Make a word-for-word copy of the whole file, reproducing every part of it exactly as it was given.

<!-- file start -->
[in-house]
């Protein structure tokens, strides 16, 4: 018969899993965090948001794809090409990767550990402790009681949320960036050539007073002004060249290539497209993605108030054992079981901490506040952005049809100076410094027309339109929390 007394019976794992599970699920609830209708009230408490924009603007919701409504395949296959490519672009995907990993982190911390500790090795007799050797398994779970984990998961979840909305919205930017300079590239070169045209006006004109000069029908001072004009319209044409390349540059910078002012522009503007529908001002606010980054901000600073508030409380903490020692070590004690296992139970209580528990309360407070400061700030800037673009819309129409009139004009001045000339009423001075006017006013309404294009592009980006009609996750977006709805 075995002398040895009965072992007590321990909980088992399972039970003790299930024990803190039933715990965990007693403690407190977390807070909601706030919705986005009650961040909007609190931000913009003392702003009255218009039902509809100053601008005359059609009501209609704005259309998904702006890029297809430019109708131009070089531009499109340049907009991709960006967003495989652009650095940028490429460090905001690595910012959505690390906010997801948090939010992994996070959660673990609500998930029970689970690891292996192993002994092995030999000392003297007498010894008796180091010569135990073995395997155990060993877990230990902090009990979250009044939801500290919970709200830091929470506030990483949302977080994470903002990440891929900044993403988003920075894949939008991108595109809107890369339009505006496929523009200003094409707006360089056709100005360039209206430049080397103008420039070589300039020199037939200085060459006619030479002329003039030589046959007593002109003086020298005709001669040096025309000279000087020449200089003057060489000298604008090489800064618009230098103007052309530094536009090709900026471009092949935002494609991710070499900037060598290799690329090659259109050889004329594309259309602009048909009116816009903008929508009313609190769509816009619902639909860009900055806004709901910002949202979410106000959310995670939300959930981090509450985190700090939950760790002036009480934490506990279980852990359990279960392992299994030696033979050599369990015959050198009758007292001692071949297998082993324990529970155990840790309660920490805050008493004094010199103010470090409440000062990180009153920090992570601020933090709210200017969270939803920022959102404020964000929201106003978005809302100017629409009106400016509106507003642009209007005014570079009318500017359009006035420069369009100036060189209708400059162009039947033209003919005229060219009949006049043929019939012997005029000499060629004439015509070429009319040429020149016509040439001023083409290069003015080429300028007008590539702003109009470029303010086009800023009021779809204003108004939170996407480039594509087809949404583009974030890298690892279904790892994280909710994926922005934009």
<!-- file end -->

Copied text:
[in-house]
């Protein structure tokens, strides 16, 4: 018969899993965090948001794809090409990767550990402790009681949320960036050539007073002004060249290539497209993605108030054992079981901490506040952005049809100076410094027309339109929390 007394019976794992599970699920609830209708009230408490924009603007919701409504395949296959490519672009995907990993982190911390500790090795007799050797398994779970984990998961979840909305919205930017300079590239070169045209006006004109000069029908001072004009319209044409390349540059910078002012522009503007529908001002606010980054901000600073508030409380903490020692070590004690296992139970209580528990309360407070400061700030800037673009819309129409009139004009001045000339009423001075006017006013309404294009592009980006009609996750977006709805 075995002398040895009965072992007590321990909980088992399972039970003790299930024990803190039933715990965990007693403690407190977390807070909601706030919705986005009650961040909007609190931000913009003392702003009255218009039902509809100053601008005359059609009501209609704005259309998904702006890029297809430019109708131009070089531009499109340049907009991709960006967003495989652009650095940028490429460090905001690595910012959505690390906010997801948090939010992994996070959660673990609500998930029970689970690891292996192993002994092995030999000392003297007498010894008796180091010569135990073995395997155990060993877990230990902090009990979250009044939801500290919970709200830091929470506030990483949302977080994470903002990440891929900044993403988003920075894949939008991108595109809107890369339009505006496929523009200003094409707006360089056709100005360039209206430049080397103008420039070589300039020199037939200085060459006619030479002329003039030589046959007593002109003086020298005709001669040096025309000279000087020449200089003057060489000298604008090489800064618009230098103007052309530094536009090709900026471009092949935002494609991710070499900037060598290799690329090659259109050889004329594309259309602009048909009116816009903008929508009313609190769509816009619902639909860009900055806004709901910002949202979410106000959310995670939300959930981090509450985190700090939950760790002036009480934490506990279980852990359990279960392992299994030696033979050599369990015959050198009758007292001692071949297998082993324990529970155990840790309660920490805050008493004094010199103010470090409440000062990180009153920090992570601020933090709210200017969270939803920022959102404020964000929201106003978005809302100017629409009106400016509106507003642009209007005014570079009318500017359009006035420069369009100036060189209708400059162009039947033209003919005229060219009949006049043929019939012997005029000499060629004439015509070429009319040429020149016509040439001023083409290069003015080429300028007008590539702003109009470029303010086009800023009021779809204003108004939170996407480039594509087809949404583009974030890298690892279904790892994280909710994926922005934009």